The Past Was Not So Different: Spam Edition

So, I’ve always thought of the phenomenon of spam as a somewhat modern problem. I suppose there’s always been junk mail, but most junk mail seems to be of the coupons and contests variety. The quintessential piece of modern spam, on the other hand, is the Viagra or Cialis ad. We all get them, and no matter how good our spam filters are, one or two slip through. Would you like some Cialis? It’ll help please the ladies! Etc.

It turns out that the past was not so different. In Institutional Change and the Transformation of Interorganizational Fields: An Organizational History of the U.S. Radio Broadcasting Industry, Leblebici et al. discuss the birth of the modern radio industry. At first, most stations were paid for by radio manufacturers themselves, trying to increase demand (as there was excess capacity in the factories that had made radios for the military in WWI). A few large retailers joined in. But soon, as more and more people owned radios, and thus sales slowed for the manufacturers, new actors were needed to provide content and to pay for it. Several proposals were considered. The winners?

The prevailing idea, though, came from an unsavory group at the periphery of the industry. It was introduced by sellers of questionable commodities who could no longer persuade most print media to accept their advertising. They bought radio stations to offer services, ranging from fortunes in real estate to hair-loss remedies to fortune tellers. Prominent in this respect was “Doctor” J.R. Brinkley. He established Station KFKB in Milford, Kansas in 1923 to hawk his infamous goat-gland operations, of which he performed thousands, to revitalize elderly gentleman’s sex lives for a fee of $750.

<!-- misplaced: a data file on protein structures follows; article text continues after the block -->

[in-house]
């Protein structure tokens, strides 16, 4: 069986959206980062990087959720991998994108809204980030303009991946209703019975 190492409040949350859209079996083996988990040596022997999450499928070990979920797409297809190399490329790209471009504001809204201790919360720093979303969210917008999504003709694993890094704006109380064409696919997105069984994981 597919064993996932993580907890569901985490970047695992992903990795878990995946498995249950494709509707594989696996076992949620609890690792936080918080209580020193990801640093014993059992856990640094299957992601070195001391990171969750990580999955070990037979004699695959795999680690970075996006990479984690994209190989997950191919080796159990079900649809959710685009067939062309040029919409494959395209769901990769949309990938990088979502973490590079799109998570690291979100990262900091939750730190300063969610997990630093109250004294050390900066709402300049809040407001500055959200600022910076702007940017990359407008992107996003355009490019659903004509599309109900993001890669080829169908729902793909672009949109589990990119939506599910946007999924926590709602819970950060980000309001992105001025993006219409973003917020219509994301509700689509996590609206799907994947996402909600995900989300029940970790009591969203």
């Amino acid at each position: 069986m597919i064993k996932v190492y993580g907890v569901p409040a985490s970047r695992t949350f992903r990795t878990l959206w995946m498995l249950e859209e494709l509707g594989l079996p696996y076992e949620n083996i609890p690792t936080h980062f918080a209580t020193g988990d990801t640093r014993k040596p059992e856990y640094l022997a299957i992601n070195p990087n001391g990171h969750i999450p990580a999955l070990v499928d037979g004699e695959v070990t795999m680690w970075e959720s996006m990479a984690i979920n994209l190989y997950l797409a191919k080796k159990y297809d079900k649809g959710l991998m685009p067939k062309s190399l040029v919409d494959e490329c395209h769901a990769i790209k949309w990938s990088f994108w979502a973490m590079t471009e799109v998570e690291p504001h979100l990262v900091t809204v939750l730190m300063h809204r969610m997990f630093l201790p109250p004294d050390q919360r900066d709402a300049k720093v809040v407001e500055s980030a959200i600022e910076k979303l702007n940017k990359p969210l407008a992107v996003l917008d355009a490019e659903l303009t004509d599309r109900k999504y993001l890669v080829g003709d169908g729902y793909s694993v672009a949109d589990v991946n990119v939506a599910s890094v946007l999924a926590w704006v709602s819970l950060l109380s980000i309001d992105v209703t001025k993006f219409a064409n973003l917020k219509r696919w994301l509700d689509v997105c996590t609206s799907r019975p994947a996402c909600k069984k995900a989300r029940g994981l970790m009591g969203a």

That’s right folks, the modern radio industry was given birth in part by spam. And not just any spam, but by male impotence spam. And of course, once the spammers of the day showed the rest of the industry that direct advertising could work to fund broadcasts, major corporations moved in, and advertising agencies began to not just fund radio but to write and produce it as well.

The past is kind of awesome.

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  1. What was listeners’ reaction at the time? Was radio considered a “dirty” advertising channel?

  2. It’s not entirely clear from the article how listeners reacted. The article is focused on shifts the industry at large, and not audience reactions per se. We can probably infer that audiences weren’t too turned off by this shift because the trend in advertising funded programs took off like wildfire (although the advertising shifted to more mainstream national level stuff and then towards local spot advertising). Alas, that’s about all I know on the subject – I’m reading the paper as an example of organizational theory, and not as part of a larger interest on early radio.